What is The Market

In order to correctly allocate assets, certain assumptions must be made regarding “The Market.” Often, that term is used within the US to refer to US Large Caps. However, when investing, it is necessary to determine not only an allocation to the S&P 500, but also allocations to US mid and small caps, and international equities as well.

This analysis is focused strictly on publicly traded equities;  no fixed income or other asset classes are included. Additionally, a breakdown of large/mid/small caps is not included.  Although size criteria is generally definitional, it is not trivial, and must also be accounted for in any allocation.

My intent is to examine the global economy from a couple of different perspectives, compare the data to available indices, and understand any differences.

Data is readily available for both GDP and market cap in USD, and these are both relevant measures of economies from an investment standpoint. I have summarized the information from the CIA World Factbook, the IMF, the World Bank, and the World Federation of Exchanges. In order to make comparisons with Morningstar reports, I used Morningstar definitions of Emerging and Developed markets, which means that South Korea and Greece are both classified as Developed Markets.

This is a top down view of the world’s economy:

GDP (IMF, WB) GDP, PPP (IMF, WB, CIA) Market Cap Min – Max
IMF (2015 est) WB (2014) IMF PPP (2015 est) WB GNI PPP (2014) CIA PPP (2014) WFE (2015) WB (2012) CIA (2012)
US 25% 23% 16% 17% 16% 40% 40% 31% 16-40
Europe + Asia Developed 33% 34% 24% 25% 25% 35% 34% 39% 24-39
EM 40% 41% 58% 57% 58% 25% 23% 26% 25-58
Americas 33% 33% 26% 26% 26% 40% 46% 39% 26-46
Greater Asia 34% 31% 41% 41% 40% 37% 31% 35% 31-41
>Asia EM 23% 20% 33% 33% 32% 19% 14% 15% 14-33
Greater Europe 33% 36% 33% 33% 33% 21% 23% 26% 21-36
>Europe EM 5% 6% 7% 8% 8% 0% 1% 3% 0-7
>Africa/Middle East 6% 7% 10% 9% 10% 3% 5% 4% 3-10
China 16% 13% 17% 17% 17% 12% 9% 10% 9-17

For comparison, here are 3 indices for the Global Market.  I have included the economic Min – Max numbers for comparison:

Economic Min – Max FSTE Global All Cap MSCI ACWI All Cap S&P Global BMI Index Min – Max
2016 2016 2016
US 16-40 53% 55% 51% 51-55
Europe + Asia Developed 24-39 38% 37% 38% 37-38
EM 25-58 7% 7% 8% 7-8
Americas 26-46 56% 57% 55% 55-57
Greater Asia 31-41 20% 20% 21% 20-21
>Asia EM 14-33 5% 4% 5% 4-5
Greater Europe 21-36 24% 24% 24% 24%
>Europe EM 0-7 6% 6% 1% 1-6
>Africa/Middle East 3-10 1% 1% 1% 1
China 9-17 3% 3% 3% 3%

These do not match up very well.  The reason for this is that the top down economic look does not include any adjustment for whether or not an outside investor can safely purchase shares of the available stock.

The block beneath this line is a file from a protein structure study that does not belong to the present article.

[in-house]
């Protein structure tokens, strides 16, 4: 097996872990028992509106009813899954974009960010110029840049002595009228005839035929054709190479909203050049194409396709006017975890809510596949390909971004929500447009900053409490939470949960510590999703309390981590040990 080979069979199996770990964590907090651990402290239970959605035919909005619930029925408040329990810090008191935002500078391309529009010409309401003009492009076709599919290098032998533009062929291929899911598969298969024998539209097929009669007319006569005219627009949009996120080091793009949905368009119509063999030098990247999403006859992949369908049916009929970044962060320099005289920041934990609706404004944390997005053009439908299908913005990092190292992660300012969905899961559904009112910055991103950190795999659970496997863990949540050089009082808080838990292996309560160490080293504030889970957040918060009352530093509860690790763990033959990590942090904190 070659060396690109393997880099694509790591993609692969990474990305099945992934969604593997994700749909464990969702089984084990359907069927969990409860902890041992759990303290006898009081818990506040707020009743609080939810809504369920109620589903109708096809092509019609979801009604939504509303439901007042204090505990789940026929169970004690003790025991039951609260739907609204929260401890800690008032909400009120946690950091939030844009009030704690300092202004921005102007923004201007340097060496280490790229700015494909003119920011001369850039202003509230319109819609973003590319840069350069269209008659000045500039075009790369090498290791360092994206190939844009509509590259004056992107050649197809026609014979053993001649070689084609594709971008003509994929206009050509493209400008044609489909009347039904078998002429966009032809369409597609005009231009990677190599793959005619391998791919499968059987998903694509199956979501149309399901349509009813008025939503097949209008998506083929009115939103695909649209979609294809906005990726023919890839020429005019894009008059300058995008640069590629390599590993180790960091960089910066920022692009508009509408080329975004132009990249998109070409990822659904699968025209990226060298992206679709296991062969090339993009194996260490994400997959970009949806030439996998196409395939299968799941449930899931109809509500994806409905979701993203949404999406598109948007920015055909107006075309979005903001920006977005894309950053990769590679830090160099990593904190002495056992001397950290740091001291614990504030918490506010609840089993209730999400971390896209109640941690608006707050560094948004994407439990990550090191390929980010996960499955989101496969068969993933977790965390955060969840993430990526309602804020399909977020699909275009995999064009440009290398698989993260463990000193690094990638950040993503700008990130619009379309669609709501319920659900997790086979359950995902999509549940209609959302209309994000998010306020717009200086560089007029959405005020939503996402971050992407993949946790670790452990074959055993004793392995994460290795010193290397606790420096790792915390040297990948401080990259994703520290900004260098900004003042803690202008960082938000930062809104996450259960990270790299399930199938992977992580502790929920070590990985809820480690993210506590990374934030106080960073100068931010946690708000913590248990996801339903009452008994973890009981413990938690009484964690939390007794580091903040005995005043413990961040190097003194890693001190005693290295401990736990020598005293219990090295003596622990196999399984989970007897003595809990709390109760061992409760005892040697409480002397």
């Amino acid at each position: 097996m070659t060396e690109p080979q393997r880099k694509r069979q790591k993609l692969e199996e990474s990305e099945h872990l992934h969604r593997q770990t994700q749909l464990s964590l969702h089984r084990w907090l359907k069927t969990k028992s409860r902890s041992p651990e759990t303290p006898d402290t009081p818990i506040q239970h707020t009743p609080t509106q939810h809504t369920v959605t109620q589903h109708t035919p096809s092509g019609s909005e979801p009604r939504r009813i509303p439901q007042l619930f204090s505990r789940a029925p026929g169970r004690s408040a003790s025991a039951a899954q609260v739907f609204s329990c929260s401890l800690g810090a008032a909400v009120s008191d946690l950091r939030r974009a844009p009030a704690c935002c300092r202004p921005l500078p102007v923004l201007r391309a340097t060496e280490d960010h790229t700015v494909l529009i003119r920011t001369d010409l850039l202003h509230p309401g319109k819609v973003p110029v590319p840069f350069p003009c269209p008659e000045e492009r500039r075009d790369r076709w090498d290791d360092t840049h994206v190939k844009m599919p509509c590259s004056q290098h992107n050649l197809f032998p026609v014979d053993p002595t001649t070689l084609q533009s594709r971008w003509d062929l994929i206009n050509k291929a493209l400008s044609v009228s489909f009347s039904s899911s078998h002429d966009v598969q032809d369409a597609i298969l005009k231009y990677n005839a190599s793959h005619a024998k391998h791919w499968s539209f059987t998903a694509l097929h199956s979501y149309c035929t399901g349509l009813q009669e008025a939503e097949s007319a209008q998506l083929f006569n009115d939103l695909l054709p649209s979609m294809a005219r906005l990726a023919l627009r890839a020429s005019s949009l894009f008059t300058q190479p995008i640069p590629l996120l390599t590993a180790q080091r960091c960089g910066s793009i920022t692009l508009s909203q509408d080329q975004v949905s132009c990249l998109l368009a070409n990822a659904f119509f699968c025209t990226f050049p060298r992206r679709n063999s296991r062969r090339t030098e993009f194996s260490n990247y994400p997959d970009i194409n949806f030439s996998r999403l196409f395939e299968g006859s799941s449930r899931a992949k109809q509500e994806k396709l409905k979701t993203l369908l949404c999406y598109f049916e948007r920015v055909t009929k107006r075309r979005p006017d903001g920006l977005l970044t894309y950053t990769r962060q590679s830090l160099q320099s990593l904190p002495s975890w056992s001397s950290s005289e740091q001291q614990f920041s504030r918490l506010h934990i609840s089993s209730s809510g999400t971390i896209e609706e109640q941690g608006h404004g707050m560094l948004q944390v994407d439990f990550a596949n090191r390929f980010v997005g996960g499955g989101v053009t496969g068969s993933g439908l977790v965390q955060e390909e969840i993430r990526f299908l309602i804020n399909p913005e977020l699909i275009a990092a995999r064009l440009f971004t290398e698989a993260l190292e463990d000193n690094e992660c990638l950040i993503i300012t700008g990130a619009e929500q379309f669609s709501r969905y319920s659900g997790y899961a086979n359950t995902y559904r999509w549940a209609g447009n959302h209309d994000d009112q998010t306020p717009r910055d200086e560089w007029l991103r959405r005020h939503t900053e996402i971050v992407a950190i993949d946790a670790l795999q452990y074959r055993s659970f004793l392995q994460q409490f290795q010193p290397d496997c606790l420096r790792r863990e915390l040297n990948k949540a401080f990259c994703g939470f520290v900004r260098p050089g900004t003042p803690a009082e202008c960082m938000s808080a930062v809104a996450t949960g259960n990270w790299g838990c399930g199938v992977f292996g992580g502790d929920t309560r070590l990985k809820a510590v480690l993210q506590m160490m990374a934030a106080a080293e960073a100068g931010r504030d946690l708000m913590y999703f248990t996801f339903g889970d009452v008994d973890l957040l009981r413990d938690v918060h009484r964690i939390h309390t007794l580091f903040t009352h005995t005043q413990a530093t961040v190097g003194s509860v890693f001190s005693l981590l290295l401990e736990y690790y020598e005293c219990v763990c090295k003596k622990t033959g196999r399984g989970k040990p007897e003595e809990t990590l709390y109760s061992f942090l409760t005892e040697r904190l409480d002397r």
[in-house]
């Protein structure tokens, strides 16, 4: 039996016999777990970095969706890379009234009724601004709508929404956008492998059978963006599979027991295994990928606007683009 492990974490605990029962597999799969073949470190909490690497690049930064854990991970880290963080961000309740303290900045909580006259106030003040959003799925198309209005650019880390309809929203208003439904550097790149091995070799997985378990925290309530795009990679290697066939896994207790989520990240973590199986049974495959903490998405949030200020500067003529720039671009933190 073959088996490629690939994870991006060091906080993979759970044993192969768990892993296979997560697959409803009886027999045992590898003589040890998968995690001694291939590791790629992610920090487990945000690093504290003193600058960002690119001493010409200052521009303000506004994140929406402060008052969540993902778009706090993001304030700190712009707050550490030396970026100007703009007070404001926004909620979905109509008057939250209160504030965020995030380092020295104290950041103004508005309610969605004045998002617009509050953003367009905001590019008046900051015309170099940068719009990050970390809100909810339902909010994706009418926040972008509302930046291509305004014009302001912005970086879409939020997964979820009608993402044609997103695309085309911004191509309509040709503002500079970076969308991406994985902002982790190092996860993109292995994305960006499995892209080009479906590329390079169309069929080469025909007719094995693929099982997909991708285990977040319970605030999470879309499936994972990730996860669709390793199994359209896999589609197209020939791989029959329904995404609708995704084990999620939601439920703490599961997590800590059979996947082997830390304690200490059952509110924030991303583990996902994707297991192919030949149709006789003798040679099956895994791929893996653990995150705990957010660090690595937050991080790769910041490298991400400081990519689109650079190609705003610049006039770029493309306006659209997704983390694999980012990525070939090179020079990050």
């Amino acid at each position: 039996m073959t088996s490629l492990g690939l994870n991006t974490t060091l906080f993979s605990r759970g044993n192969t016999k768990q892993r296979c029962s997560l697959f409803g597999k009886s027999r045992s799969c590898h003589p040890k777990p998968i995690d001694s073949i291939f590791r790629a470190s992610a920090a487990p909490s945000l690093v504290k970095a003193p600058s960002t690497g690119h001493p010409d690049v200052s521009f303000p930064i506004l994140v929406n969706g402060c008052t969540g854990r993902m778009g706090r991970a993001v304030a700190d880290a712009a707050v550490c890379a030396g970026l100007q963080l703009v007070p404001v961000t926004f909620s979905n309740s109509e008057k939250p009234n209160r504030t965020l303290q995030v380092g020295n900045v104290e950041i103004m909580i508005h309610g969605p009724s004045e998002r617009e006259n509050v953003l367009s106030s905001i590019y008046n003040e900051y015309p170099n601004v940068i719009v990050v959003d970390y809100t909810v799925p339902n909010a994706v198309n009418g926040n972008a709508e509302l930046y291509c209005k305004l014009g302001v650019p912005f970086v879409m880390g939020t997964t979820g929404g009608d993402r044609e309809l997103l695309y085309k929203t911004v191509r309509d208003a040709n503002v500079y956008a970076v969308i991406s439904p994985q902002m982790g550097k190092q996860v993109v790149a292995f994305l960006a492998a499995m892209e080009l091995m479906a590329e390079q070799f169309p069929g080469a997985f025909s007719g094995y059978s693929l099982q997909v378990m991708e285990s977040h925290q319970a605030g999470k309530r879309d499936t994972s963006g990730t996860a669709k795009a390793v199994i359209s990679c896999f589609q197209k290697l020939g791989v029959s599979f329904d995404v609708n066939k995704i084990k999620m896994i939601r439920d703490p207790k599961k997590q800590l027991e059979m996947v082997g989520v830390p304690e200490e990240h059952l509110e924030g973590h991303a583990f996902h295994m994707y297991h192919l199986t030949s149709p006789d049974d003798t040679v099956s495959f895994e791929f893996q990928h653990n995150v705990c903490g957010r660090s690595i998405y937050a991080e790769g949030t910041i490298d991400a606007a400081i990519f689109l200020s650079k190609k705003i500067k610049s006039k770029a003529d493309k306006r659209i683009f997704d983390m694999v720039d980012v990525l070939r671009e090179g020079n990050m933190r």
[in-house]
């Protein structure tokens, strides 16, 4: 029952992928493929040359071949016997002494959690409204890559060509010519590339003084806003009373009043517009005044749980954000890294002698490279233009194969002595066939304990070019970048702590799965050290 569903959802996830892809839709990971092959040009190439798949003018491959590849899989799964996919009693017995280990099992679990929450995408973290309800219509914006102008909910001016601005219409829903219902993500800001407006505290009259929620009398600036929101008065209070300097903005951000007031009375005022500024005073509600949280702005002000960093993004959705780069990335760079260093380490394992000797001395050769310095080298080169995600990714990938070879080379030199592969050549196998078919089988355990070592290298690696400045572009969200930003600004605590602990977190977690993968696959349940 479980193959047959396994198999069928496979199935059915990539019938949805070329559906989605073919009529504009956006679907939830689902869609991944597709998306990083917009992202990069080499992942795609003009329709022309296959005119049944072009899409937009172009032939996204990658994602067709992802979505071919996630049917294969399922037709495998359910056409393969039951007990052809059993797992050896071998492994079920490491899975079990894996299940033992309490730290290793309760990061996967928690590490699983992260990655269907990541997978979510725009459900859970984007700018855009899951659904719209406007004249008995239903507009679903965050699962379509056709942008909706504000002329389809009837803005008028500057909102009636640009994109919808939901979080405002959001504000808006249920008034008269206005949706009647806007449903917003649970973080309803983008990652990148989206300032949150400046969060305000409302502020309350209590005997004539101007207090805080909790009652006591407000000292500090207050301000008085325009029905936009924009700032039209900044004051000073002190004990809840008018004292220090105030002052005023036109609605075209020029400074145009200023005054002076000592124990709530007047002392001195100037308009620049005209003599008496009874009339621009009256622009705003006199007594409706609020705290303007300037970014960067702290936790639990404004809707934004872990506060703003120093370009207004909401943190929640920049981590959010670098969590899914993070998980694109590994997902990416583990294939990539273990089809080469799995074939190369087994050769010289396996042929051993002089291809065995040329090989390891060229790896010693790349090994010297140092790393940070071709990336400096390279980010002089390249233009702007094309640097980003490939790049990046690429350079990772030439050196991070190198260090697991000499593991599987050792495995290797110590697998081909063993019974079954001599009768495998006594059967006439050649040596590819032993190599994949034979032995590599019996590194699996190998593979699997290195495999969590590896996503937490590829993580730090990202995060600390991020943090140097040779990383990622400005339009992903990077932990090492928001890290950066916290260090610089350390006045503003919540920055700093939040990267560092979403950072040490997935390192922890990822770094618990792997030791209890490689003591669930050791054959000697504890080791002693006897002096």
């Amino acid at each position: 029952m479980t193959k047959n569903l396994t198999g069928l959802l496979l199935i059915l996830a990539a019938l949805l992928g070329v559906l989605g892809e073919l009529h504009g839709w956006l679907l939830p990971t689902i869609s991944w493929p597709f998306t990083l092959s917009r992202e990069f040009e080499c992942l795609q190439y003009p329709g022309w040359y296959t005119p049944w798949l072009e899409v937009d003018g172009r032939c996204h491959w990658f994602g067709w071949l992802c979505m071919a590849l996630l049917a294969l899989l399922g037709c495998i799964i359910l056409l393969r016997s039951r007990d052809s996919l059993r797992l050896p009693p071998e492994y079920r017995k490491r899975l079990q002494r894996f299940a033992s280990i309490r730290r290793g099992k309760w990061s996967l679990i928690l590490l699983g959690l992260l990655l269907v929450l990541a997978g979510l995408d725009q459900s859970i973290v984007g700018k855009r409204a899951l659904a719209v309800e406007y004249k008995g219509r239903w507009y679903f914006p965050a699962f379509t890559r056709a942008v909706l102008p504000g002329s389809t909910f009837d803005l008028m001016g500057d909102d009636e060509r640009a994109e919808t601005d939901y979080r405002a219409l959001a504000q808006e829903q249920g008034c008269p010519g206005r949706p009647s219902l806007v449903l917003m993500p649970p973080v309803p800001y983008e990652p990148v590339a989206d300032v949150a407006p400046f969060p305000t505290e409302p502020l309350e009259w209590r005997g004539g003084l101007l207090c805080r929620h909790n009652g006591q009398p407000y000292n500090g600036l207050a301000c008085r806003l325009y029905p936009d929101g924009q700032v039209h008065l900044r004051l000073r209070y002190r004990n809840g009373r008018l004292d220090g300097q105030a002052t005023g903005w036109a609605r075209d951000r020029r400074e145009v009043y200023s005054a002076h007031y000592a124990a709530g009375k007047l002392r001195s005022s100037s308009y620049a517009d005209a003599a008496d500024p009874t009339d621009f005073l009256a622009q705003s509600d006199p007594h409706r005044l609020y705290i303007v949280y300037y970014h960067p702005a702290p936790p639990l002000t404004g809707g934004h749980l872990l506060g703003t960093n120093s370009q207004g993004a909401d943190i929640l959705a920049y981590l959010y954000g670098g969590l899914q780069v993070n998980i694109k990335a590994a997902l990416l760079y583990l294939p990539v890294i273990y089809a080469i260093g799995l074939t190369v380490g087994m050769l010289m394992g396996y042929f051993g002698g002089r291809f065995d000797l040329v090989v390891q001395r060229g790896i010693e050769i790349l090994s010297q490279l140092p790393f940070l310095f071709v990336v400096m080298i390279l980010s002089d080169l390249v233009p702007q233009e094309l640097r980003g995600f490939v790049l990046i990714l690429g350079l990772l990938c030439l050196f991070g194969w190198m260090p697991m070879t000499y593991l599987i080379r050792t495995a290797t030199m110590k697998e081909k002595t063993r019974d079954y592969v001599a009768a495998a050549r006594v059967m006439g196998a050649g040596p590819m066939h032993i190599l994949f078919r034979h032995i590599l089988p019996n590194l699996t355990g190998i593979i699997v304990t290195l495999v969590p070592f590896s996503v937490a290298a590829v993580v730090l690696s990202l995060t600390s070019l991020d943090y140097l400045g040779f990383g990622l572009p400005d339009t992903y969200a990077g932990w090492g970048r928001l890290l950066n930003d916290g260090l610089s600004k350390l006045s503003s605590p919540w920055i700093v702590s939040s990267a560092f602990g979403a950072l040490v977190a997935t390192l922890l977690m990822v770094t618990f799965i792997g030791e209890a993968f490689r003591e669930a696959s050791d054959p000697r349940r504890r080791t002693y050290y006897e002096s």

The indices are all constructed similarly, using screening methods.  They all begin by examining every stock market and country in the world.  MSCI has a very detailed look at how they evaluate countries, here, and so does FTSE, here. The criteria are intended to determine if they are allowed to purchase stock there at all, and if so, are the trading rules fair for all participants, and are the investors all equally protected under law.  Once the constituent countries are determined (47 for the S&P, 79 for MSCI, and 46 for FTSE), then a stock screening process begins.  Float adjustments are made, and minimum cap size and trading volume screens are applied.  The end result of equities are then cap weighted within the index.  S&P holds 11,803 stocks, MSCI has over 14,000 and FTSE includes just over 3000.

It’s amazing how similar the three global indices are to one another, and how different they are from the economic data.  The two most obvious issues are the overweighting of the US market, and the underweighting of the Asian EMs (specifically, China).

Is this really a problem?  There is a lot of economic activity taking place that crosses borders.  If you own a stock that does a portion of its business in a foreign country, is that the equivalent of owning some stock from each country?  Currently the US exports approximately 13% of GDP, while China exports 30% of its GDP.    In 2011, 18% of  US workers were employed by US based multinational corporations, and an additional 5% were employed by US affiliates of foreign owned multinational corporations (source).  And it’s not just the US.  According to McKinsey & Company, 36% of global GDP crossed borders in 2012, and thanks to the internet, it isn’t just the big companies.

There are other considerations, as well.  In some European countries (Germany, for one,) many small and medium size businesses do not go public with the same frequency as in the US.  The market cap to GDP metric can be used as an estimate of how fairly valued a market is when compared to itself over time, but it might also give some idea of public versus privately held companies when compared country to country.  Here’s an example:


What may be happening here is the US has a larger percentage of companies that are public compared to other countries.  So if you want to own the world market, do you want a higher weight of US companies simply because they are more likely to have issued equity?

This is not only an issue with the “Global” indices.  Be sure to examine the details of any index you intend to use.  Emerging market indices, in particular, suffer from these same issues.

Thanks to the many country and region specific indices out there, along with the index funds and ETFs that replicate them, you don’t have to settle for the world market defined by the major index providers.  It is possible to create a portfolio that matches whatever you think is the best representation of the world market.




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